July 10, 2008

Portland, Ore., Anti-Poverty Group’s New Education Center Goes High-Tech

By Stephen Beaven, The Oregonian, Portland, Ore.

Jul. 8--When Mercy Corps opens its new headquarters next year in Old Town Chinatown, visitors will enter on Southwest Ankeny Street to find 3,500 square feet of technological wizardry aimed at engaging them in the fight against global poverty.

At interactive kiosks, computer stations and on giant screens, they'll see videos that explain the plight of impoverished countries, along with up-to-date dispatches about how Mercy Corps and other humanitarian aid agencies are responding. Then visitors will be given a menu of steps they can take to help, in Portland and globally.

The Mercy Corps Action Center will be an untested, 21st-century approach to humanitarian relief work. But the agency is betting that it will leave visitors, especially high school kids, feeling that they can make a difference.

"This is not a new way to market Mercy Corps, per se," said Neal Keny-Guyer, the agency's chief executive. "We're not doing it for that purpose. We're doing it to inspire a generation of young people to get engaged in these issues."

The interpretive center will be on the ground floor of the agency's headquarters, now under construction at the Skidmore Fountain Building at First Avenue and Ankeny. In addition to the action center, there will be a reception area, conference room, retail space and Mercy Corps offices.

The building is expected to open late next summer a block from the University of Oregon's new facility, and it will be part of the big makeover under way in Old Town Chinatown.

But the agency's first action center will open this fall in Manhattan about five blocks from its New York office. The two centers will be similar but will each include local information about how to help.

The interpretive centers are unique in the world of philanthropy, said Renee Irvin, an associate professor at the University of Oregon who teaches nonprofit studies.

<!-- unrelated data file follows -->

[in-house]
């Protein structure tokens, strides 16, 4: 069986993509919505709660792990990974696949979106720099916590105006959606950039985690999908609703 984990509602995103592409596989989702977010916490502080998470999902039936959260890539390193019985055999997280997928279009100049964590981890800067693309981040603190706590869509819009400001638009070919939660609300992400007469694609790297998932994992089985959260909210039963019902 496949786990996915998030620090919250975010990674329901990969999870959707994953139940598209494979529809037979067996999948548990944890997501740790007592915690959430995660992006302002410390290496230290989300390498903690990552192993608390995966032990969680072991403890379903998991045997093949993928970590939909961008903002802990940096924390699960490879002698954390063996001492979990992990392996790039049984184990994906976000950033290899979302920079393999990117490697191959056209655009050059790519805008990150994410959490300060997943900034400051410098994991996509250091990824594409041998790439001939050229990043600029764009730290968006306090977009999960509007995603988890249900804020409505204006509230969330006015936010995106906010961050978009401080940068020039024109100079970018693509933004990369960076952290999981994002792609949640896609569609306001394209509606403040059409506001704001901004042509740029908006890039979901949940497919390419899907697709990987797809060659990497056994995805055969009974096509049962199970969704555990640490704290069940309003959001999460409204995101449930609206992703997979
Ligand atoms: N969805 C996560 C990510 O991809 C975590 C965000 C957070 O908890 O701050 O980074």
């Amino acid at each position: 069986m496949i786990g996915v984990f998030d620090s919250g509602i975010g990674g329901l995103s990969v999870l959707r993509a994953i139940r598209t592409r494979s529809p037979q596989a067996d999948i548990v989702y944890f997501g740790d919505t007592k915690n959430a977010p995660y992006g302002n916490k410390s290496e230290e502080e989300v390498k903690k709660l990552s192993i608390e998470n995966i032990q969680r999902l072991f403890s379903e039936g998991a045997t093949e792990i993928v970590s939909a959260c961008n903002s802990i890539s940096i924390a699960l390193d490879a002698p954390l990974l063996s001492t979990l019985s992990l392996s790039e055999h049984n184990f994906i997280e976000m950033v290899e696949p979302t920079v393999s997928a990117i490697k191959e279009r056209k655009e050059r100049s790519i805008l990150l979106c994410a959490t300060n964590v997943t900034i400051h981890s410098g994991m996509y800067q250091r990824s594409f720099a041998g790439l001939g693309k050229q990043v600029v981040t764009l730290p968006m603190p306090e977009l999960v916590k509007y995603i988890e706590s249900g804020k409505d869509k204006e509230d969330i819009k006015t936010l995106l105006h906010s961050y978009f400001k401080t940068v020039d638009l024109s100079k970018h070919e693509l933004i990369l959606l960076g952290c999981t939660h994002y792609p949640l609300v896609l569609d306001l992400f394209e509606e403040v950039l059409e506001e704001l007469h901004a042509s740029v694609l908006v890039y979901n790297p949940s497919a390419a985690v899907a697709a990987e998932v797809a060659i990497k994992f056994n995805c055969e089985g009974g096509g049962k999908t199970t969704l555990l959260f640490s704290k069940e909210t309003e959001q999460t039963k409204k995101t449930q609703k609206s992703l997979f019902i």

Nonprofits are often reluctant to spend large sums on their offices, Irvin said, fearing that donors will see it as a waste of money that could go toward the agency's mission.

"I'm always concerned if anybody thinks we're spending too much on ourselves and not enough on the mission," Keny-Guyer said. "But education is part of the mission."

Portland's Mercy Corps Action Center will cost $2 million, as part of the $37 million headquarters project. The agency is raising the money for the building through a capital campaign that will include more than $13 million in public funding.

None of the money for the headquarters is coming from donations for relief efforts, said Susan Laarman, a spokeswoman who added that owning its headquarters will be cheaper than continuing to lease its current home on Southwest First Avenue.

Plus, Irvin said, the action centers will allow people to learn about Mercy Corps in a way that old-school fundraising efforts such as direct mail can't match.

"It's very compelling to bring the public into your space," she said. "Suddenly they care. You have these compelling pictures and videos and upbeat things they can do for the cause."

Providing an upbeat ending for visitors is an important part of Mercy Corps' goal for the interpretive centers, especially after providing unflinching depictions of war, poverty and famine.

Visitors will be given hundreds of options to help, depending on how much time they have to devote. The options include donating money to Mercy Corps or another agency, providing a microloan for a small business and local volunteer work.

Gideon D'Arcangelo, a New York-based designer working with Mercy Corps, says the action centers will be an update on traditional museums, where viewing an exhibit is often a passive experience.

"We see the action center as the next step beyond that," he said. "A public space that enables people to take action out in the world."


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